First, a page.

The Magic Number by Ron Burch

Johanna C. Leahy - Roadside Fiction

Motorcycle Fuel, Cambodia

Photo by Johanna C. Leahy [More great photos by Johanna]

 
 

‘The Magic Number’ by Ron Burch

 

As I was going down on you, you said, All wrong, all wrong.  I lifted up my head up,  my chin and lower face wet.  What? I asked.  You’re doing it all wrong, you said.  There was a hair in my mouth, which I pulled out and wiped on the sheet.  It took me a couple tries.  Why don’t you do it then? I said.  That’s stupid, you replied, I can’t give myself oral sex.  If I could I’d never leave the house.  You laughed at this and you tightened up when you did.  I was at a loss for what to do next.  You tell me that when I come, I look like young Paul Anka getting an enema.  I don’t even know who that is.

You won’t tell me exactly how old you are.  You say 47 is the magic number.  I ask you what is the magic number?  You say, the number that everyone doesn’t question.  We have been seeing each other for a couple of weeks. You are older by about 10 years.  I don’t mind.  You have a reserve that I like, a grace and gravity that I don’t find with the younger women who flaunt their tattoos as if they’re street art, who smoke vapor less cigarettes that glow like a blue light and loudly say “fuck” and “cock” for no reason other than to gain the attention of others.  You had been married once, for eight years, to a man you said couldn’t connect emotionally with you.  He worked for the post office and you loved him for awhile but then that awhile went away and he was just a man taking up half your bed for no reason and he was a prick.

We met at the coffee shop, sharing a table when it was busy and you were impressed by what I was reading.  You said men my age didn’t read books anymore, they could barely read texts to each other.  You bought me a latte with a creamy leaf done in milk floating delicately on the top.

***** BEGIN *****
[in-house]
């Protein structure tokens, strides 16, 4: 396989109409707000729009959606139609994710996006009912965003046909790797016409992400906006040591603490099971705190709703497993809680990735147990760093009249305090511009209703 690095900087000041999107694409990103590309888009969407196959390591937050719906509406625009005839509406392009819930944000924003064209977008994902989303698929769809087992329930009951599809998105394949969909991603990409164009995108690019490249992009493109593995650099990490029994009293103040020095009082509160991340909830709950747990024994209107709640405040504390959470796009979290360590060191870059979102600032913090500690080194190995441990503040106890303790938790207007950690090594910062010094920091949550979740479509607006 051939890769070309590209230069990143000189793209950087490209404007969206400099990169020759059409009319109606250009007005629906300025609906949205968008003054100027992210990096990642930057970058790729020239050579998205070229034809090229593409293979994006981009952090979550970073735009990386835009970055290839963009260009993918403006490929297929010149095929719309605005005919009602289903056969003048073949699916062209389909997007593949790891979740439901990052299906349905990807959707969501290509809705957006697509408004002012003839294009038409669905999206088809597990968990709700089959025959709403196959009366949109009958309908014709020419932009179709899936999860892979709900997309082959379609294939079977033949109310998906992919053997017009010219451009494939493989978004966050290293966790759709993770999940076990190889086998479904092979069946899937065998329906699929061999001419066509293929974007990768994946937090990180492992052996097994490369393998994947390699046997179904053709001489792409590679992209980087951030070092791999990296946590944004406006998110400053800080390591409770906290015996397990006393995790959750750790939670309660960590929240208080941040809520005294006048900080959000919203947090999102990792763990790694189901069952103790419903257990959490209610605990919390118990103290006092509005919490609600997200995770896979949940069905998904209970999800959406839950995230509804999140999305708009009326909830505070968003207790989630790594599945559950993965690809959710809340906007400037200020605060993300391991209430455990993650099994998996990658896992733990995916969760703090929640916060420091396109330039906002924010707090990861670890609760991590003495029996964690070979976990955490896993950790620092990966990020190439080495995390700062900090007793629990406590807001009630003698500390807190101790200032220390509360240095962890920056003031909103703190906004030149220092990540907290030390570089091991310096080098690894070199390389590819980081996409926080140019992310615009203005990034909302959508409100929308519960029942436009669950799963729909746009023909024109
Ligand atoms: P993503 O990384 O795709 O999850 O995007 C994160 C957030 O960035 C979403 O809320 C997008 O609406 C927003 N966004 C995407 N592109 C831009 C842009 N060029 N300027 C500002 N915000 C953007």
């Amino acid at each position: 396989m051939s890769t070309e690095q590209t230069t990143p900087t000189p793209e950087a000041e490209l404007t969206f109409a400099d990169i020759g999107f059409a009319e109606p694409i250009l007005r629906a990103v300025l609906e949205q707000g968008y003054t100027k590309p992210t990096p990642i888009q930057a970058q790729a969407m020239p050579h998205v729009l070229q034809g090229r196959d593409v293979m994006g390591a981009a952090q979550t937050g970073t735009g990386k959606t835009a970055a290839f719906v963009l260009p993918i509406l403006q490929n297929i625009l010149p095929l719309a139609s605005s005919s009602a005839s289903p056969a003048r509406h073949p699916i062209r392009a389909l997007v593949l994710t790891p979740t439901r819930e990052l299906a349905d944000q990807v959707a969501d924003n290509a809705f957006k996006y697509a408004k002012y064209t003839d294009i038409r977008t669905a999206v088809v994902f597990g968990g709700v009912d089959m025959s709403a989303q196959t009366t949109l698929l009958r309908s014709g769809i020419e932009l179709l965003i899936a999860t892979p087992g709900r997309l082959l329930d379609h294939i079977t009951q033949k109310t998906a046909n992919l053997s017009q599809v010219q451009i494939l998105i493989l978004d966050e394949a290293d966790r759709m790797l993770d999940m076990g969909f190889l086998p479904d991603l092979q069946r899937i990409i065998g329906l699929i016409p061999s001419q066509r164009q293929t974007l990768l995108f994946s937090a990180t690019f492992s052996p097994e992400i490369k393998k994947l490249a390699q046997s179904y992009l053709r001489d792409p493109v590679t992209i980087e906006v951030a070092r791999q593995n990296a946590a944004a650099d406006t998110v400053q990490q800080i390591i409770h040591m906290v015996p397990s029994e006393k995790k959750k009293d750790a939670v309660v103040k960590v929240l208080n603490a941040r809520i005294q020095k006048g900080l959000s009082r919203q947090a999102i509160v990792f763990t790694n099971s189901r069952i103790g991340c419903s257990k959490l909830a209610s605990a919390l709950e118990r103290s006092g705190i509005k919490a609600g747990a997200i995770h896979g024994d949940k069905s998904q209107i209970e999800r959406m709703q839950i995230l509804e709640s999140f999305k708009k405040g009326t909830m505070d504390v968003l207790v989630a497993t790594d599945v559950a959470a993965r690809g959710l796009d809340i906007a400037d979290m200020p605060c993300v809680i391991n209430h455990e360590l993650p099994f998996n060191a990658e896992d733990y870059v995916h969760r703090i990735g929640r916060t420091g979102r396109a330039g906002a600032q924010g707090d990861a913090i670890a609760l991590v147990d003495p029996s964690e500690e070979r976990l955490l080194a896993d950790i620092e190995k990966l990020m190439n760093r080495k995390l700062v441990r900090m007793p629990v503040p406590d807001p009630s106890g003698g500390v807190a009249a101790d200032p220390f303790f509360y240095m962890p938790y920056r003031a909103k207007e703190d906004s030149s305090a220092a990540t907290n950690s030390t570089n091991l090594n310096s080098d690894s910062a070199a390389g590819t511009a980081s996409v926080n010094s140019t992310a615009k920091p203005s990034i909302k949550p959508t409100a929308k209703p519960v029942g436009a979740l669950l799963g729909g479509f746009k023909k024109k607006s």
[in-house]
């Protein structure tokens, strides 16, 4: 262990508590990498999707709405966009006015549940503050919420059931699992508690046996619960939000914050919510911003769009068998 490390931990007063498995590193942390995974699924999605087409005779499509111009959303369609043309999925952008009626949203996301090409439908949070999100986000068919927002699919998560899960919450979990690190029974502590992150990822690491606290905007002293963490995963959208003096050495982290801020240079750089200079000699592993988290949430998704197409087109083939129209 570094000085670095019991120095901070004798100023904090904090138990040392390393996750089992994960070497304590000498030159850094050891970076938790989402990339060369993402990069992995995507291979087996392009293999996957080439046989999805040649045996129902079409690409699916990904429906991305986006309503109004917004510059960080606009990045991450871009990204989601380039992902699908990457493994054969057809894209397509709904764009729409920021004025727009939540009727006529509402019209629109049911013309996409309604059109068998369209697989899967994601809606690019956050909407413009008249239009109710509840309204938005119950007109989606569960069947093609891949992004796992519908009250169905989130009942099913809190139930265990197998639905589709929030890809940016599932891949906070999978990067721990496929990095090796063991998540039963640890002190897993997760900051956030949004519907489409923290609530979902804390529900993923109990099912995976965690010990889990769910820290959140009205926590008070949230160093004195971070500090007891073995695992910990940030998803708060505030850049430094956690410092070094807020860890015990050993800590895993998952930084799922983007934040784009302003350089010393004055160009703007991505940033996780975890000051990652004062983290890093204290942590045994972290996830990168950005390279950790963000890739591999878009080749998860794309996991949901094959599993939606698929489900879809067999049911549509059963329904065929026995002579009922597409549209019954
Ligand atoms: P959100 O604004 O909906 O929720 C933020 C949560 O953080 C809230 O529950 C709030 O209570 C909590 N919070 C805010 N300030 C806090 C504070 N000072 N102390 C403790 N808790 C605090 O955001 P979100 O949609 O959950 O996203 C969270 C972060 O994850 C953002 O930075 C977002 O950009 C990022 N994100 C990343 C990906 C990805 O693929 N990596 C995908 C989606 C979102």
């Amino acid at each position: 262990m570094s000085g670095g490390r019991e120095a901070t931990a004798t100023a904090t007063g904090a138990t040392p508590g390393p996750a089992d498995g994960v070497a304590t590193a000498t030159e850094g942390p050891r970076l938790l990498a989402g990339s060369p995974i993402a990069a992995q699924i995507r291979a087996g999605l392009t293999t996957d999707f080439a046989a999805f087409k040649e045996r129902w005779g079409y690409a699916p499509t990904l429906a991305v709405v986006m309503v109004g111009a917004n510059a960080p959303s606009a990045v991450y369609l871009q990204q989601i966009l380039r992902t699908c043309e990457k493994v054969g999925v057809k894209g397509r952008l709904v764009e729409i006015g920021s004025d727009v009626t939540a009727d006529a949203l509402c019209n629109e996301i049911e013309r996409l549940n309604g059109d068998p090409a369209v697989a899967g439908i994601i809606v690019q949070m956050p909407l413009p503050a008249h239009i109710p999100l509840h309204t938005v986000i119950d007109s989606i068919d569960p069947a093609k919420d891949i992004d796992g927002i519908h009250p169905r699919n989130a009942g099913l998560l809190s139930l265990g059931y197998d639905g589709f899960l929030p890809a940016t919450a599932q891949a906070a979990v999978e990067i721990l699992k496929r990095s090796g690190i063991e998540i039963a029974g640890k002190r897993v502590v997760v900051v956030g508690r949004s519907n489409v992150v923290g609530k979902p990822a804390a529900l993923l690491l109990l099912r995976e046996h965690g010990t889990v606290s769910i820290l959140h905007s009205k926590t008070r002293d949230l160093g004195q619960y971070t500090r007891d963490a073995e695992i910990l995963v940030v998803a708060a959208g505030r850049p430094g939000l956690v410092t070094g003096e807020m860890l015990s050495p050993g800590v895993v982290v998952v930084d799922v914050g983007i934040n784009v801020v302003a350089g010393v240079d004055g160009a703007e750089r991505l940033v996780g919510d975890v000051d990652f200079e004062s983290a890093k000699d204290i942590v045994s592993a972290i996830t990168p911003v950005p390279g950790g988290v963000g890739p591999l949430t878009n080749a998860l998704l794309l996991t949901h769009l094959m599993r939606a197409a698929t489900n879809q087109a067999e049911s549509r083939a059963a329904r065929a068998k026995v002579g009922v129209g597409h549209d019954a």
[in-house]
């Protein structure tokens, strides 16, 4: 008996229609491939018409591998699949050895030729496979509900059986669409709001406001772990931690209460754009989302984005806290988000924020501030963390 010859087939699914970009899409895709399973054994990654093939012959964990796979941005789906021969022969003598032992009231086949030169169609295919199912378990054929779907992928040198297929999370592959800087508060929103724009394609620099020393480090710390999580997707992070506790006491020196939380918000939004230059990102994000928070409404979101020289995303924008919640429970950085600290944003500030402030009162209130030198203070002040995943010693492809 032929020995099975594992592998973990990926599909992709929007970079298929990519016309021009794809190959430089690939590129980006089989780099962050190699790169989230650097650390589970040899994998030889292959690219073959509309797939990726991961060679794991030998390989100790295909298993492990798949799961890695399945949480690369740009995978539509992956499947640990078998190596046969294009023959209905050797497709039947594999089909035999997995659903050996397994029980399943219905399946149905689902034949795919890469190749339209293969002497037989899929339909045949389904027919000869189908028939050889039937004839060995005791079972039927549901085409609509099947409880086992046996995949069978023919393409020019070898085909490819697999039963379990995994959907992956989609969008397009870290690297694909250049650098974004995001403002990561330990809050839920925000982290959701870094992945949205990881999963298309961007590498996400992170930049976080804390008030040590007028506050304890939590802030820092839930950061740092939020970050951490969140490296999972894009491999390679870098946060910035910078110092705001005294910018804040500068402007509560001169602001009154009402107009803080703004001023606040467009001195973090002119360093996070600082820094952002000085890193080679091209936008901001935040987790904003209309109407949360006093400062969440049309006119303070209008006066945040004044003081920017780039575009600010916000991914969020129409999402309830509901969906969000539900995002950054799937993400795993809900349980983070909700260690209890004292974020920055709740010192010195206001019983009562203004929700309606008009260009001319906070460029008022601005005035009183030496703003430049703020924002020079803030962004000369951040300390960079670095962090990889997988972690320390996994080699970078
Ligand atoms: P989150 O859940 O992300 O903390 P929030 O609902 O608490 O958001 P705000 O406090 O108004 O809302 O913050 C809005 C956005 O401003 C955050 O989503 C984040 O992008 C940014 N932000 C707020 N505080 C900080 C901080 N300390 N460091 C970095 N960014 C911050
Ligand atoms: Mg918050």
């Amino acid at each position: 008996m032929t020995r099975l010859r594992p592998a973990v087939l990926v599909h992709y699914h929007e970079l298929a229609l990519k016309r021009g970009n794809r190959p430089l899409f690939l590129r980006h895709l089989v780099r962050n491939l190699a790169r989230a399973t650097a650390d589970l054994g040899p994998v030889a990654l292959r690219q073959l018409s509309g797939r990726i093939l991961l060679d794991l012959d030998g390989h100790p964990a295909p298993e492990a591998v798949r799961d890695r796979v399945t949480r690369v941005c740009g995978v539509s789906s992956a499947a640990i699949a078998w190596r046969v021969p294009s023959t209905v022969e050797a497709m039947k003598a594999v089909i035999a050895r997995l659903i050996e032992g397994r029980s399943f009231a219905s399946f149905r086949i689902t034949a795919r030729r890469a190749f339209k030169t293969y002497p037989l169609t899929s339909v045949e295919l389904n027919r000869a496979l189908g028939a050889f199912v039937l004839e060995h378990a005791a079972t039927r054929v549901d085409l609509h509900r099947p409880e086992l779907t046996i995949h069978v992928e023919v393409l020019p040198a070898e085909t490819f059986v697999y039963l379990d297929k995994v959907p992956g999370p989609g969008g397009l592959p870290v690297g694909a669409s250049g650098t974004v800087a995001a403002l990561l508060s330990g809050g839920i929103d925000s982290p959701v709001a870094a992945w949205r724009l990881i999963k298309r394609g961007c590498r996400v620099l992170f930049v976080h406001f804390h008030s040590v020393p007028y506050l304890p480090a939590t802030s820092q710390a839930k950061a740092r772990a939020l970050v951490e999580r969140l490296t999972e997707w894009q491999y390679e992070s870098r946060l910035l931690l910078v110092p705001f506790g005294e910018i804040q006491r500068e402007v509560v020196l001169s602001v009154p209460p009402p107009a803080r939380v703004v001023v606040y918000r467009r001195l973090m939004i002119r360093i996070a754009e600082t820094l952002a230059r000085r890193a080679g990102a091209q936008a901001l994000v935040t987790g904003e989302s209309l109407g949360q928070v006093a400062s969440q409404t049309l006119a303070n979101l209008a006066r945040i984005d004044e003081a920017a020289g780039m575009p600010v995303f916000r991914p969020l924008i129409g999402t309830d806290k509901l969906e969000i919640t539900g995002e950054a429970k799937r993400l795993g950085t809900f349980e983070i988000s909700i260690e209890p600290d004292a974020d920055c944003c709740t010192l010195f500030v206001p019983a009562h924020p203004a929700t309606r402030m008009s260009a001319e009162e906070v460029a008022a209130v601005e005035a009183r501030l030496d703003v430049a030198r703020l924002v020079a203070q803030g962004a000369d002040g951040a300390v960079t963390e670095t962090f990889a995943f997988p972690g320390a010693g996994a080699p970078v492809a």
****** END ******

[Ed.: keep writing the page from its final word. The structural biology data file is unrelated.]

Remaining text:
I have lied.  I am much younger than you even if I believe the 47.  I am not quite 30 years younger than you but you do not ask, you do not pry, you let me be 37 even though I am not and I am much younger.  I think you love me.  I think.  Perhaps you are lonely.  I would understand.  You were married for eight years, a homeowner with your ex, children from previous marriages in the house, I understand.  You lived in the country in an old house from the late 1800s, a two-story with a sweeping wooden staircase and acres of land with outbuildings and I live in an apartment like you do now, we are one and the same, we are equals, both of us in our fall, in our squalor of tiny rooms and antiquated kitchen cabinets from 20 years ago.  You do not say to me, but I think you see in me, a hope of a future, of a youngness returned because it does not return, and if I look at you with young eyes perhaps I see a young you, perhaps I see a young attractive you that has not been seen my other men, even your ex, in quite a long time.  Or perhaps you just see in me as someone who merely sees you.  Who recognizes you.  Who perceives you when others don’t.  And we fuck in cars and in hotel rooms and in the apartments of friends and even your old house while it sits empty, vacant of furniture, as it awaits to be sold and be seen by other homeowners who will make it a home again.  I would like to talk about love, about how I feel, but I know it cannot last.  It just can’t.

You let me do things to you that other women won’t allow.  You enjoy it.  I enjoy it and want more, so much more.  You’re terrible at that, you say as I bury my head between your legs, and I know you are right and I know what it really, really means and as I bring you finally to orgasm, as you clench your eyes and open your mouth as if surprised for the first time in your life and grind yourself against me. I know that there really isn’t any magic in this world.  It’s just lies as you scream out one last time and bite your bottom lip in the long, ensuing silence.
 

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Ron Burch

Bio:

Ron Burch’s short stories have been published, in print and online, in Mississippi Review, Pank and others; he’s been nominated for a Pushcart. His first novel, Bliss Inc., was published by BlazeVOX Books; Aqueous Books is publishing his flash-fiction collection, Menagerie, in 2014.  Please visit:  www.ronburch.netLifes Bitch SlapFacebookTwitter
 

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5 Responses to The Magic Number by Ron Burch

  1. Jeff Weddle

    Great story, Ron. Clean, clear and true.

    • Ron

      Thanks, Jeff. You too. Great story. Had no idea where it was going and I loved the end.

      • Jeff Weddle

        Many thanks, Ron.

  2. What an addictive read! I loved it, congrats.

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